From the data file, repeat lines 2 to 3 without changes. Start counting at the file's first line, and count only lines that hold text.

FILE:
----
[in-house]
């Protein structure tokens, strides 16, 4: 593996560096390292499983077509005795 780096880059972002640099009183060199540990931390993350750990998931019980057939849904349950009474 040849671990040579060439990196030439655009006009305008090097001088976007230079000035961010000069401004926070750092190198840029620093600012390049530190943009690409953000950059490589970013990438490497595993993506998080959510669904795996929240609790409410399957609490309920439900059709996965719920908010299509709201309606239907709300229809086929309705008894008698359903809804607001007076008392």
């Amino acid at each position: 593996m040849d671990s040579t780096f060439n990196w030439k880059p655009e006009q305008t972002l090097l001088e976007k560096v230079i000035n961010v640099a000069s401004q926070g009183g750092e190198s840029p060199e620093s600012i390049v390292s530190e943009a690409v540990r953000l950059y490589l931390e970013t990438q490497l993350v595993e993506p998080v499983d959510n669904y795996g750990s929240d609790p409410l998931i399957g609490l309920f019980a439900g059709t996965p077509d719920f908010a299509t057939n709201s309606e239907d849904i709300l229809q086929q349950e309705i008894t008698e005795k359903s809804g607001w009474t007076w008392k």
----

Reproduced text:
């Protein structure tokens, strides 16, 4: 593996560096390292499983077509005795 780096880059972002640099009183060199540990931390993350750990998931019980057939849904349950009474 040849671990040579060439990196030439655009006009305008090097001088976007230079000035961010000069401004926070750092190198840029620093600012390049530190943009690409953000950059490589970013990438490497595993993506998080959510669904795996929240609790409410399957609490309920439900059709996965719920908010299509709201309606239907709300229809086929309705008894008698359903809804607001007076008392």
């Amino acid at each position: 593996m040849d671990s040579t780096f060439n990196w030439k880059p655009e006009q305008t972002l090097l001088e976007k560096v230079i000035n961010v640099a000069s401004q926070g009183g750092e190198s840029p060199e620093s600012i390049v390292s530190e943009a690409v540990r953000l950059y490589l931390e970013t990438q490497l993350v595993e993506p998080v499983d959510n669904y795996g750990s929240d609790p409410l998931i399957g609490l309920f019980a439900g059709t996965p077509d719920f908010a299509t057939n709201s309606e239907d849904i709300l229809q086929q349950e309705i008894t008698e005795k359903s809804g607001w009474t007076w008392k």